Florida communities have been an active part of the GLR Campaign from the outset, but now the state is taking the work to a new level, launching the statewide Florida Grade-Level Reading Campaign.
Eight Florida communities filed Community Solutions Action Plans and joined the GLR Communities Network as charter members in 2012. Since then, two other communities have joined, and four more currently are developing their plans. And the work in communities has been noteworthy, with three earning 2014 Pacesetter honors for measurable progress on summer learning: Delray Beach’s summer reading program saw an 11 percent increase in the number of students assessed as “early fluent” or fluent; all participants in Sarasota’s summer programming either maintained or increased their reading levels; and in Tampa, 97 percent of students in the Tampa Summer Care program maintained or increased their reading levels.
The Florida Grade-Level Reading Campaign will build on this strong start, seeking to create a statewide movement to promote school readiness and quality instruction, tackle chronic absence, improve summer learning and engage parents as their children’s first teachers. With support from the Helios Foundation, the Florida GLR Campaign will provide technical assistance to the 14 existing communities, encourage other communities to address grade-level reading, and work to align and mobilize complementary efforts targeting children in the early years and early grades. This will be accomplished largely through four networks:
- Network of Community Leaders, which will serve as a learning community for the local GLR communities to share best practices, facilitate a focus on measurable outcomes and foster the creation of proof points to inspire additional efforts across the state;
- Early Childhood Thought Leaders, which will draw on research, fiscal and resource mapping, proven and promising programs and practices, and lessons emerging from the community grade-level reading efforts to shape three-, five- and ten-year plans to improve child and family outcomes in the state;
- Florida Business Leaders Alliance, which will work in partnership with the Florida Chamber of Commerce to promote business sector engagement in supporting increased prominence, funding and understanding of critical early childhood initiatives; and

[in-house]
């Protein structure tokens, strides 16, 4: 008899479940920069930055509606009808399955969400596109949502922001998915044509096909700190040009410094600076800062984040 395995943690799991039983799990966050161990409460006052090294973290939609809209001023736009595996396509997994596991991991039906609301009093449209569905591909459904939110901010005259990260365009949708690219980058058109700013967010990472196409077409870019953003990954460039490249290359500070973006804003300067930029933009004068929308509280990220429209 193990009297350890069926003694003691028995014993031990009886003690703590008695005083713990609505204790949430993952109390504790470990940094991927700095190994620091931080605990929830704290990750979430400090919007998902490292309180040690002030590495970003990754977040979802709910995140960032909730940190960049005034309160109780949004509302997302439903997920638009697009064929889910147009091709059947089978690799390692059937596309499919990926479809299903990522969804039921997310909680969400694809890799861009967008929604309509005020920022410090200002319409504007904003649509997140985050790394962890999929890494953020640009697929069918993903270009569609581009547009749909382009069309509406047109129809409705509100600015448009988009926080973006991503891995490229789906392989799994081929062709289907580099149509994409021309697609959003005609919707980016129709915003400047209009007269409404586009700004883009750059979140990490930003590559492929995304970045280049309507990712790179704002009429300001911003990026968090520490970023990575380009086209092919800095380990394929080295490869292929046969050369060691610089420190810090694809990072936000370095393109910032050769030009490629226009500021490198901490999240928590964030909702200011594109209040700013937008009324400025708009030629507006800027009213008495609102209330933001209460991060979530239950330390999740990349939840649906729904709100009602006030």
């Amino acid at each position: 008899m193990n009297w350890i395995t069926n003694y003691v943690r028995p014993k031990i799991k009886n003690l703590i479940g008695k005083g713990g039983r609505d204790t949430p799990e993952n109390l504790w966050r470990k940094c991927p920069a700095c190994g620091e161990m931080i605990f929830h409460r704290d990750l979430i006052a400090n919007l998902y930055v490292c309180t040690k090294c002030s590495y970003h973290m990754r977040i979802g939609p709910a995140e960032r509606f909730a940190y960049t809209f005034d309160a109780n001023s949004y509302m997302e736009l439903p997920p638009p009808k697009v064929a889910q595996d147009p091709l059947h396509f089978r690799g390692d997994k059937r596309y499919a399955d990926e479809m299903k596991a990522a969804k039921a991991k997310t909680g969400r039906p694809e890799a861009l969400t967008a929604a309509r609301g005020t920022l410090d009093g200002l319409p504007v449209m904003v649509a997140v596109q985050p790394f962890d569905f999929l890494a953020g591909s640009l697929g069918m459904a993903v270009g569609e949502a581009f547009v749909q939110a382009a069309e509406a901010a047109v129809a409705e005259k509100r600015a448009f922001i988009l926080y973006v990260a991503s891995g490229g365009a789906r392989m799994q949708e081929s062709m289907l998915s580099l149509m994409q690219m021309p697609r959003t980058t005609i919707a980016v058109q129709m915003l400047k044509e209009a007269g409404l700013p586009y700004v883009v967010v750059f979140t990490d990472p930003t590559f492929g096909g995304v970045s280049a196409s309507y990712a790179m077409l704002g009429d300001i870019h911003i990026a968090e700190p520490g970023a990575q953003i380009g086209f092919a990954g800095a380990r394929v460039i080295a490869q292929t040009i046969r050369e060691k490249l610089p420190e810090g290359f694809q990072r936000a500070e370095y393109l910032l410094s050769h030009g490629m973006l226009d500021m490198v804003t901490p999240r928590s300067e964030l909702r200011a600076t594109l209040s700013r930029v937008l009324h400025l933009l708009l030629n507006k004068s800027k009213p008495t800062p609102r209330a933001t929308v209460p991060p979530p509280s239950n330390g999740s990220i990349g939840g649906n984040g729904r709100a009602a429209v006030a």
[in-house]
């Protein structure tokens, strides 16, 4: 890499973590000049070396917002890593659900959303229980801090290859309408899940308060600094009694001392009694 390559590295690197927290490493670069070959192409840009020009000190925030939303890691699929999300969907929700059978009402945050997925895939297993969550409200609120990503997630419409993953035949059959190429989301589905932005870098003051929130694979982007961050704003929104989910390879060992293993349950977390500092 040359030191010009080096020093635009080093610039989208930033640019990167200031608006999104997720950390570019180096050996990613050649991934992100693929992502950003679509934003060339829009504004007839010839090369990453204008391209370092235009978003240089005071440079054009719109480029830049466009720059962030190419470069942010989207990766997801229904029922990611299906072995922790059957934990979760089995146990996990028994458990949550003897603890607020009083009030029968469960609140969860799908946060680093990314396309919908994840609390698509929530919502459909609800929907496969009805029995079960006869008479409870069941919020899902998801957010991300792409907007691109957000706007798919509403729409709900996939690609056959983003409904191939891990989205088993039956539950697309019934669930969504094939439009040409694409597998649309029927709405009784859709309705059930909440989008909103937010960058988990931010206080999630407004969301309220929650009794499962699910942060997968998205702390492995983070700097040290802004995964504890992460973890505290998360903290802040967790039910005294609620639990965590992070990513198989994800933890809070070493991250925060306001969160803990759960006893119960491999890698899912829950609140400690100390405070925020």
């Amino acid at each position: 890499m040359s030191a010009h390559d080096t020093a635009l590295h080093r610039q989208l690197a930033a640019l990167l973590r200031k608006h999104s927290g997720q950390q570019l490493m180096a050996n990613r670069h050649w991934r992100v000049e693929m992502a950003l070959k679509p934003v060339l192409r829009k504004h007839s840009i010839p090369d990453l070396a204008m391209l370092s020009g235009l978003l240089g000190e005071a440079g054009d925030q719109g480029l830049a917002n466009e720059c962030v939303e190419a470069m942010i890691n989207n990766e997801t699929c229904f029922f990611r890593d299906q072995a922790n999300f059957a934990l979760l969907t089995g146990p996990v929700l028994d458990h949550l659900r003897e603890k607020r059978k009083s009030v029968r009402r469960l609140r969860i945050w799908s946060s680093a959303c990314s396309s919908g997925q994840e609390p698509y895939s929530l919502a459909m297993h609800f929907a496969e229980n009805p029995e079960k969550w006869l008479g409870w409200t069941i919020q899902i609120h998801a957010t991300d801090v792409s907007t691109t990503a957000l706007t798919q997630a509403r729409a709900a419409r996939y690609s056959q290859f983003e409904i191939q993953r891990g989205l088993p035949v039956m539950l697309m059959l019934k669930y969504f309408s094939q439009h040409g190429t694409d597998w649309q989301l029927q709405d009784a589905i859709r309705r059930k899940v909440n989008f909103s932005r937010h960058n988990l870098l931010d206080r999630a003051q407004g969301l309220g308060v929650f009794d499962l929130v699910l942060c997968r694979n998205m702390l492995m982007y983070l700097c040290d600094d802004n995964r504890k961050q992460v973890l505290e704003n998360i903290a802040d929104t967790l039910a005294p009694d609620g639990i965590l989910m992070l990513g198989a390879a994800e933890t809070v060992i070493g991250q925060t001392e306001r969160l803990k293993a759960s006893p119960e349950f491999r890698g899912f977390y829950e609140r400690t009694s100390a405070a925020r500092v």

- Funders Collaborative, which will work with the Florida Philanthropic Network to convene local and state funders committed to improving child and family outcomes and education in order to assure support for both the state campaign and local grade-level reading efforts.
Besides the groups named above, Florida’s “big tent” includes key organizations that have pledged to partner with the Florida GLR Campaign, among which are: the Florida Children and Youth Cabinet, Early Learning Advisory Council, Children’s Movement, United Way of Florida and Nemours Brightstart.
The Florida GLR Campaign is housed at the Florida Children’s Council, which works at the state level to effectuate change in policies, programs and services for Florida’s children and families by: educating policymakers and other key leaders about what is working in communities; advancing a prevention and early intervention agenda; and building partnerships with those interested in making strategic investments in the state’s children and families. The Council is the member organization of Florida’s Children’s Services Councils. These Councils in themselves represent a tangible commitment to children on the part of Florida voters in eight counties that have taken advantage of state law allowing the creation of special districts to fund gaps in children’s services. Collectively, the Councils cover 50 percent of Florida’s children.
Children’s Services Councils are among the supporters of local grade-level reading efforts and lead several of the sponsoring coalitions. In addition to the Councils, there are many other key contributors to success on grade-level reading in Florida’s communities, including leadership from United Way, Early Learning Coalitions that oversee local use of state funds, and the philanthropic sector.
Finally, another recent development in the state holds promise to help accelerate progress, particularly in the area of school readiness. Organizational and budgetary realignment now connects the state’s early childhood efforts to the education system. The Florida Campaign has seized this as an opportunity to highlight the connection between high-quality early learning experiences, especially for children from low-income families, and third-grade reading proficiency. Given widespread consensus about the importance of grade-level reading, that message is beginning to prompt efforts at quality improvement in birth to 5 programming.